Abstract: We analyze international firm-level data to examine the relationship between housing cycle and firm capital expenditure or R&D spending. We use the housing price component independent of firms’ investment opportunity and credit supply shocks, obtained by historical decomposition of a structural VAR, as the key explanatory variable. The baseline results support the existence of the collateral channel as housing price growth and firm investment exhibit a positive relationship. This collateral channel is more distinct for capital expenditure than R&D spending, and in housing market downturns than booms. Another notable finding is that despite the collateral channel, large housing price booms are detrimental to investment, which suggests a possible reallocation of resources from the production sector to the housing sector during those phases. Moreover, various firm-specific and country-specific characteristics are found to affect the housing price-investment relationship. Small firms and firms with stronger investment opportunities respond more sensitively to housing price shocks. Countries that rely more on bank financing, collateralized lending, and with higher LTV restraint, display a larger collateral effect in capital expenditure.
    Keywords: Housing cycle, Investment, R&D, Housing price, Collateral channel
    JEL: E22 E32 G31
    Date: 2020–05
  53. By: Giovanni Angelini; Giovanni Caggiano; Efrem Castelnuovo; Luca Fanelli
    Abstract: How large are government spending and tax multipliers? The fiscal proxy-SVAR literature provides heterogenous estimates, depending on which proxies - fiscal or non-fiscal - are used to identify fiscal shocks. We reconcile the existing estimates via a flexible vector autoregressive model that allows to achieve identification in presence of a number of structural shocks larger than that of the available instruments. Our two main findings are the following. First, the estimate of the tax multiplier is sensitive to the assumption of orthogonality between total factor productivity (non-fiscal proxy) and tax shocks. If this correlation is assumed to be zero, the tax multiplier is found to be around one. If such correlation is non-zero, as supported by our empirical evidence, we find a tax multiplier three times as large. Second, we find the spending multiplier to be robustly larger than one across different models that feature different sets of instruments. Our results are robust to the joint employment of different fiscal and non-fiscal instruments.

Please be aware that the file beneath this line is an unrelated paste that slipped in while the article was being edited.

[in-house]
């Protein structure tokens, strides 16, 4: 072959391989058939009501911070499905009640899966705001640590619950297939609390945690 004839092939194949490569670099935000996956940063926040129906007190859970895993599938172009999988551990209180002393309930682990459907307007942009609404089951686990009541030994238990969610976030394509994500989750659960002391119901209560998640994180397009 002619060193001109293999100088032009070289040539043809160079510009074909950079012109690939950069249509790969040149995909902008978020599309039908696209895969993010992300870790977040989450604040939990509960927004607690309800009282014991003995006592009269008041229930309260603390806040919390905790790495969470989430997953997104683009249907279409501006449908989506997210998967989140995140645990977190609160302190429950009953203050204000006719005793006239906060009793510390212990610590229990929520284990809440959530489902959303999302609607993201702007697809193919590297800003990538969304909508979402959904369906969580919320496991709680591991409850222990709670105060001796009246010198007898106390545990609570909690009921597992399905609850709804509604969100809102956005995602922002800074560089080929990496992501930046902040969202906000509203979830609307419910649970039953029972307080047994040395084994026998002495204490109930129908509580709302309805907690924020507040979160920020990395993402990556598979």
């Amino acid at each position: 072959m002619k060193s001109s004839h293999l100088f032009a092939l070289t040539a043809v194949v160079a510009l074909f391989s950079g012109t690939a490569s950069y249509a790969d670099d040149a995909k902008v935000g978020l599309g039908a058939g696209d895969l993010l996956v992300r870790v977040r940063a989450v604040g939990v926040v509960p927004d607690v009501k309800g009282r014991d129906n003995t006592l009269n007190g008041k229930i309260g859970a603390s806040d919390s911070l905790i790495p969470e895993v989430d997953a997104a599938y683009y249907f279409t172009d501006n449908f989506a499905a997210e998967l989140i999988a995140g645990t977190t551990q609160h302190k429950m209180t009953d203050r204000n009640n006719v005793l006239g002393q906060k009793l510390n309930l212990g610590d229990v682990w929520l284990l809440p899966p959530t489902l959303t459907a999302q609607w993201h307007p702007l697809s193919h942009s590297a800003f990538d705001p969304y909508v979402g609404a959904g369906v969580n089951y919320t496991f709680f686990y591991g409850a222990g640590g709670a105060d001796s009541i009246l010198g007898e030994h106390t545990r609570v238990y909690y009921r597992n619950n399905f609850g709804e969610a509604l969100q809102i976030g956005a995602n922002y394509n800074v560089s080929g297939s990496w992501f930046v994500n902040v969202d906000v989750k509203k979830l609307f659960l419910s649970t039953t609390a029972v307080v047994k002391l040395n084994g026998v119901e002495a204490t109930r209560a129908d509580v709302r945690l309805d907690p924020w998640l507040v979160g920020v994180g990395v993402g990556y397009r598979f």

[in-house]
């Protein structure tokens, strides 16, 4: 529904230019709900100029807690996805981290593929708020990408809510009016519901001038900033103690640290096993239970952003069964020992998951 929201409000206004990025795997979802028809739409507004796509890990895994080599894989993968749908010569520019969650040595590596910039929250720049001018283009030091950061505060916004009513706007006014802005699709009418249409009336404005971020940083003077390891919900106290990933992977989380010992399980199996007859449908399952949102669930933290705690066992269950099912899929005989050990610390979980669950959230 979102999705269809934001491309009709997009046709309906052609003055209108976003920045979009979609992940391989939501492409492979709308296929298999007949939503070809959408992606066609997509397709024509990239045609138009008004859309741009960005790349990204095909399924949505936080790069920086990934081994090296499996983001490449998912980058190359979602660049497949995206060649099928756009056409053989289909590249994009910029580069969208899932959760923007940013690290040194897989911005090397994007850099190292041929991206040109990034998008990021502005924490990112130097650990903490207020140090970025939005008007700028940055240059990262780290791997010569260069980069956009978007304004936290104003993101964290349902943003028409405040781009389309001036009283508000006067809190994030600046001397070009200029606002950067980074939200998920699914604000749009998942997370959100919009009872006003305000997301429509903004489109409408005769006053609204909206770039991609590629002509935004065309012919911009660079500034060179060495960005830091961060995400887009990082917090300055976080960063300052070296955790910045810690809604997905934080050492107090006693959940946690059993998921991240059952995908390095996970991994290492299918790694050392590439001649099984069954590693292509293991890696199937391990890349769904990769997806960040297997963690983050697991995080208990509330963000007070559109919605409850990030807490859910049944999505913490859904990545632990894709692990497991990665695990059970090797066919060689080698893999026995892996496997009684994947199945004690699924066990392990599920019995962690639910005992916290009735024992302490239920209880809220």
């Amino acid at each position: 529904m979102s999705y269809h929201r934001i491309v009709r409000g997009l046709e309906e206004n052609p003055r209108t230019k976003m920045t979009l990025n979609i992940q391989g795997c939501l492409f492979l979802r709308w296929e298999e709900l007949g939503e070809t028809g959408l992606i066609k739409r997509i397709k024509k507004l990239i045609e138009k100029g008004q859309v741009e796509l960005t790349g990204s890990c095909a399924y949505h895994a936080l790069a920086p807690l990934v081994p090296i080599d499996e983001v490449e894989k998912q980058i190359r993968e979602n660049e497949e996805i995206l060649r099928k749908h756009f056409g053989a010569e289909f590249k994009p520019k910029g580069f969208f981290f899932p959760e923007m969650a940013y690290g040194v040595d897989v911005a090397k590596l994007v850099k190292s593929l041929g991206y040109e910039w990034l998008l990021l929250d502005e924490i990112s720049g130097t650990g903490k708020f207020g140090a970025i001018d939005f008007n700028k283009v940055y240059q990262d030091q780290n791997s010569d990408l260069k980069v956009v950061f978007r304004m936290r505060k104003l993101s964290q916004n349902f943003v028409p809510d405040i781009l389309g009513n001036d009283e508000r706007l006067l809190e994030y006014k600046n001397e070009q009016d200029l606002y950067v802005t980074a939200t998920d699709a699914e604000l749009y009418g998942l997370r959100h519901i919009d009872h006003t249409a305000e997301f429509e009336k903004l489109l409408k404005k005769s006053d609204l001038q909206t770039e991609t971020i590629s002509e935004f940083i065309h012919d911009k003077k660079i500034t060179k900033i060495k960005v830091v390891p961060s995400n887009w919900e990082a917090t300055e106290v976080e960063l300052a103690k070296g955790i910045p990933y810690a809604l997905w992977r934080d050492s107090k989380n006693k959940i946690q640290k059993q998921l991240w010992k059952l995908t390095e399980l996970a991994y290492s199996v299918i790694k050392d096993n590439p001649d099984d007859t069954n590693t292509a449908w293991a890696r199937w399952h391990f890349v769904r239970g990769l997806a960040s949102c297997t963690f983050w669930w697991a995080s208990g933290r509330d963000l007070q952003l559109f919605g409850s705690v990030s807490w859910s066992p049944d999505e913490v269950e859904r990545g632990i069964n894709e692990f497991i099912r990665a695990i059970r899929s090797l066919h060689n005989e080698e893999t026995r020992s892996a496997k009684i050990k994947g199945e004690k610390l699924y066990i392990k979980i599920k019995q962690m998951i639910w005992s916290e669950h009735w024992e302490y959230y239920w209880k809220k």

JEL: C52 E62
    Date: 2020–07
  54. By: Cuciniello, Vincenzo; di Iasio, Nicola
    Abstract: We use monthly data on individual loans from the Italian Credit Register over the period from 1997 to 2019 and show that bank credit expansions in the non-financial private sector are mostly explained by variations in the extensive margin calculated either in credit flows or headcount of new borrowers. We then build on a flow approach to decompose changes in the net creation of borrowers into gross flows across three states: (i) borrowers, (ii) applicants and (iii) others (neither debtors nor applicants). The paper investigates the macroeconomic dimension of these gross flows and documents three key cyclical facts. First, entries in the credit market by new obligors (“inflows”) account for the bulk of volatility in the net creation of borrowers. Second, the volatility of borrower inflows is two times as large as the volatility of obligors exiting from the credit market (“outflows”). Third, borrower inflows are highly pro-cyclical, lead the economic cycle, and their fluctuations are mainly driven by the probability of getting a loan from new banks. We read these results in light of the macrofinance literature on search frictions and on competition with lender-lender informational asymmetries. Overall, our findings support theoretical predictions of these models, but search frictions seem to play a major role in shaping movements along the extensive margin. JEL Classification: E51, E32, E44
    Keywords: applicant, borrower, business cycle, credit cycle, gross flows
    Date: 2020–07
  55. By: Bitros, George C.
    Abstract: Credible analyses and evidence submitted by experts from universities, international organizations and independent think tanks show that the trends which led to the 2008 worldwide financial crisis remain intact. As a result, central for responsible leaderships should be the concern how to forestall the next big one which might prove uncontrollable. Given the world dominance of the U.S. dollar, in a 2015 paper I discussed two paths of possible reforms: One bold but gradual, which would entail altering the present institutional setup of the U.S. Federal Open Market Committee (“the Fed”), provided that it maintains control over the Federal Funds Rate (FFR); and, if not, a radical one, which would entail replacing the Fed with a monetary regime based on free banking. In this paper I go a step further in the latter direction by drawing on the model of free banking that emerged in Athens in classical times and enabled the Athenian “empire” to turn the Attic drachma into the dollar of today, throughout the eastern Mediterranean and beyond, without causing major financial crises for over two centuries. More specifically, I argue that, even if the said model had not proved its potential as a highly successful historical precedent, as banker of the world, the U.S. ought to consider it as a benchmark for reference and adaptation, before an unexpected international financial crisis and/or the revolutionary technological developments in the front of gold-like digital currencies, precipitate a monetary regime change.